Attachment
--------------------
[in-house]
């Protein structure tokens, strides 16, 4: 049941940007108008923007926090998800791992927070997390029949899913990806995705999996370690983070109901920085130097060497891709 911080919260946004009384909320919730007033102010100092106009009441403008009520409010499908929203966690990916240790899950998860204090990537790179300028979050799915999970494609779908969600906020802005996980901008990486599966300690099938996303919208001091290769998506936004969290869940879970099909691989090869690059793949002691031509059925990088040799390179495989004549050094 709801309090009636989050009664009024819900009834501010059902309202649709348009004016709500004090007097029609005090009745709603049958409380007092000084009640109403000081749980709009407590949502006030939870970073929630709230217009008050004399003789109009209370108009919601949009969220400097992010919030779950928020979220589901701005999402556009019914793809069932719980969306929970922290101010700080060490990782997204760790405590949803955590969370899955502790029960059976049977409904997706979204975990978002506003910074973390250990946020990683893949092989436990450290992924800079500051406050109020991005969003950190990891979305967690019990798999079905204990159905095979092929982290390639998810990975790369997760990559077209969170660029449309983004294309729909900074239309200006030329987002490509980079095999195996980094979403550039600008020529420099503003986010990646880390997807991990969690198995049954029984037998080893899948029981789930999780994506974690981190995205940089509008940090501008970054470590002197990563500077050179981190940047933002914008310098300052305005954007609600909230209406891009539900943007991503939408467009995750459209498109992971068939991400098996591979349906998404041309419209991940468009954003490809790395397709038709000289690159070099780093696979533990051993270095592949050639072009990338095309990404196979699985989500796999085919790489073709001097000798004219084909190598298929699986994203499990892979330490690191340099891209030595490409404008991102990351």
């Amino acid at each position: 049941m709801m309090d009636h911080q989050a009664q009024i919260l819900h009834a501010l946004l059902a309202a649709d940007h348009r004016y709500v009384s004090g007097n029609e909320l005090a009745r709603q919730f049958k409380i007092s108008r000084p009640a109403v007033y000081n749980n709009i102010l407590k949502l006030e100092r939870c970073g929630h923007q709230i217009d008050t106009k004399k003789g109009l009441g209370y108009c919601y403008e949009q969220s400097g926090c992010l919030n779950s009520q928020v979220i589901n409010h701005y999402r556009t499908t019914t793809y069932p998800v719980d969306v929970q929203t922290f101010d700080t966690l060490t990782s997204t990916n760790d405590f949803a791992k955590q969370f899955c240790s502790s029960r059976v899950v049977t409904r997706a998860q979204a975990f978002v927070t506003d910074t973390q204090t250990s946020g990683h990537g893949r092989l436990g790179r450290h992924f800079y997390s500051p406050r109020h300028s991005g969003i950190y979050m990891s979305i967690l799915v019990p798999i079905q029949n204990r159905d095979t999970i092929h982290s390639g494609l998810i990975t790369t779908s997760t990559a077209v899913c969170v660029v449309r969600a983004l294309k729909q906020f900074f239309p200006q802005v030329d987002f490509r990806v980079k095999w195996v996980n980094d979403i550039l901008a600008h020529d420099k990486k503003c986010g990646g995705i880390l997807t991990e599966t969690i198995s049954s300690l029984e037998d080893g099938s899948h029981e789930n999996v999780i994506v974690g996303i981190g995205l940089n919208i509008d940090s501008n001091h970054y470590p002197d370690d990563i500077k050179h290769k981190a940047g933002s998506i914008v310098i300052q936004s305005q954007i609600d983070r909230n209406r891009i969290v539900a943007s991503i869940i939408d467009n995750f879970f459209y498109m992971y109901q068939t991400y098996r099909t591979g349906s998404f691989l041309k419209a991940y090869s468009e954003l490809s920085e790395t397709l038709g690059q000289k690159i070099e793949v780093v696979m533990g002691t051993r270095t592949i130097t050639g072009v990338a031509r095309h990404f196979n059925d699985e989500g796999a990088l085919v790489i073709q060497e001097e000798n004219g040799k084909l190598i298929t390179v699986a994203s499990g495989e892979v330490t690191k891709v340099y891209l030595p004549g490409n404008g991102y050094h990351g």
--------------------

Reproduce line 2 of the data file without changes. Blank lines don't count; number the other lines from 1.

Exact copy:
């Protein structure tokens, strides 16, 4: 049941940007108008923007926090998800791992927070997390029949899913990806995705999996370690983070109901920085130097060497891709 911080919260946004009384909320919730007033102010100092106009009441403008009520409010499908929203966690990916240790899950998860204090990537790179300028979050799915999970494609779908969600906020802005996980901008990486599966300690099938996303919208001091290769998506936004969290869940879970099909691989090869690059793949002691031509059925990088040799390179495989004549050094 709801309090009636989050009664009024819900009834501010059902309202649709348009004016709500004090007097029609005090009745709603049958409380007092000084009640109403000081749980709009407590949502006030939870970073929630709230217009008050004399003789109009209370108009919601949009969220400097992010919030779950928020979220589901701005999402556009019914793809069932719980969306929970922290101010700080060490990782997204760790405590949803955590969370899955502790029960059976049977409904997706979204975990978002506003910074973390250990946020990683893949092989436990450290992924800079500051406050109020991005969003950190990891979305967690019990798999079905204990159905095979092929982290390639998810990975790369997760990559077209969170660029449309983004294309729909900074239309200006030329987002490509980079095999195996980094979403550039600008020529420099503003986010990646880390997807991990969690198995049954029984037998080893899948029981789930999780994506974690981190995205940089509008940090501008970054470590002197990563500077050179981190940047933002914008310098300052305005954007609600909230209406891009539900943007991503939408467009995750459209498109992971068939991400098996591979349906998404041309419209991940468009954003490809790395397709038709000289690159070099780093696979533990051993270095592949050639072009990338095309990404196979699985989500796999085919790489073709001097000798004219084909190598298929699986994203499990892979330490690191340099891209030595490409404008991102990351």